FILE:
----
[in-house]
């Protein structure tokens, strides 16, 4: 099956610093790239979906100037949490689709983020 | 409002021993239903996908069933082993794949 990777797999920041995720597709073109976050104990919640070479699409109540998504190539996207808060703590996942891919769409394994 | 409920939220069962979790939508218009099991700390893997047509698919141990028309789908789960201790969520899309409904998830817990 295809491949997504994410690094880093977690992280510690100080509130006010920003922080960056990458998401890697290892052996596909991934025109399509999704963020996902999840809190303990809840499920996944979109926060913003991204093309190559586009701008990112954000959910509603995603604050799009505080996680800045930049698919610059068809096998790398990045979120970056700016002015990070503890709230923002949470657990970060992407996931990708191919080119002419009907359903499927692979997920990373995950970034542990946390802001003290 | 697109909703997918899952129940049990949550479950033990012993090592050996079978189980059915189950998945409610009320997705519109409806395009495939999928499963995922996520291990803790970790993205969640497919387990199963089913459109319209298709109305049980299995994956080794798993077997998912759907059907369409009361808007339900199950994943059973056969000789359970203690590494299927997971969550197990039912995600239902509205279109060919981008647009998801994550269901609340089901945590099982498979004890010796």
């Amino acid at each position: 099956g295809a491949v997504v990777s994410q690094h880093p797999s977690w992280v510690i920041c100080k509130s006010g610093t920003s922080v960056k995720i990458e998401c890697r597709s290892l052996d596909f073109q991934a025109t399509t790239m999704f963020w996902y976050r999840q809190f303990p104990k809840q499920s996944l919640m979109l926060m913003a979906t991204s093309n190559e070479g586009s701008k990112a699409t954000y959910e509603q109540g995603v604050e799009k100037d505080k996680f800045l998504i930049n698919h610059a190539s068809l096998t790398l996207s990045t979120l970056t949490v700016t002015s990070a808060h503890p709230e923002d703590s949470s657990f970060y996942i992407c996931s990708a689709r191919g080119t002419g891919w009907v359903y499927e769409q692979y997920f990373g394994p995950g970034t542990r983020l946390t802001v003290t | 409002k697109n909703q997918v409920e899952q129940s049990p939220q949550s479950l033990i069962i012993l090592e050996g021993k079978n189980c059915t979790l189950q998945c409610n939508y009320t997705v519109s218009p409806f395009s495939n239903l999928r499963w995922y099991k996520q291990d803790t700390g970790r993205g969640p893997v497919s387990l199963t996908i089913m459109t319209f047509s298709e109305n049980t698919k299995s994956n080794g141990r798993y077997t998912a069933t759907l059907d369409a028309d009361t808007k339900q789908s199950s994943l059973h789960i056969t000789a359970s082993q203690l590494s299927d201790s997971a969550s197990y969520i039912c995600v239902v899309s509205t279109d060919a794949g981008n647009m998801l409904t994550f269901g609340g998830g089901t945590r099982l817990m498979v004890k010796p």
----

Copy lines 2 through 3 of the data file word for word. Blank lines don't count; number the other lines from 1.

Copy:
């Protein structure tokens, strides 16, 4: 099956610093790239979906100037949490689709983020 | 409002021993239903996908069933082993794949 990777797999920041995720597709073109976050104990919640070479699409109540998504190539996207808060703590996942891919769409394994 | 409920939220069962979790939508218009099991700390893997047509698919141990028309789908789960201790969520899309409904998830817990 295809491949997504994410690094880093977690992280510690100080509130006010920003922080960056990458998401890697290892052996596909991934025109399509999704963020996902999840809190303990809840499920996944979109926060913003991204093309190559586009701008990112954000959910509603995603604050799009505080996680800045930049698919610059068809096998790398990045979120970056700016002015990070503890709230923002949470657990970060992407996931990708191919080119002419009907359903499927692979997920990373995950970034542990946390802001003290 | 697109909703997918899952129940049990949550479950033990012993090592050996079978189980059915189950998945409610009320997705519109409806395009495939999928499963995922996520291990803790970790993205969640497919387990199963089913459109319209298709109305049980299995994956080794798993077997998912759907059907369409009361808007339900199950994943059973056969000789359970203690590494299927997971969550197990039912995600239902509205279109060919981008647009998801994550269901609340089901945590099982498979004890010796």
């Amino acid at each position: 099956g295809a491949v997504v990777s994410q690094h880093p797999s977690w992280v510690i920041c100080k509130s006010g610093t920003s922080v960056k995720i990458e998401c890697r597709s290892l052996d596909f073109q991934a025109t399509t790239m999704f963020w996902y976050r999840q809190f303990p104990k809840q499920s996944l919640m979109l926060m913003a979906t991204s093309n190559e070479g586009s701008k990112a699409t954000y959910e509603q109540g995603v604050e799009k100037d505080k996680f800045l998504i930049n698919h610059a190539s068809l096998t790398l996207s990045t979120l970056t949490v700016t002015s990070a808060h503890p709230e923002d703590s949470s657990f970060y996942i992407c996931s990708a689709r191919g080119t002419g891919w009907v359903y499927e769409q692979y997920f990373g394994p995950g970034t542990r983020l946390t802001v003290t | 409002k697109n909703q997918v409920e899952q129940s049990p939220q949550s479950l033990i069962i012993l090592e050996g021993k079978n189980c059915t979790l189950q998945c409610n939508y009320t997705v519109s218009p409806f395009s495939n239903l999928r499963w995922y099991k996520q291990d803790t700390g970790r993205g969640p893997v497919s387990l199963t996908i089913m459109t319209f047509s298709e109305n049980t698919k299995s994956n080794g141990r798993y077997t998912a069933t759907l059907d369409a028309d009361t808007k339900q789908s199950s994943l059973h789960i056969t000789a359970s082993q203690l590494s299927d201790s997971a969550s197990y969520i039912c995600v239902v899309s509205t279109d060919a794949g981008n647009m998801l409904t994550f269901g609340g998830g089901t945590r099982l817990m498979v004890k010796p």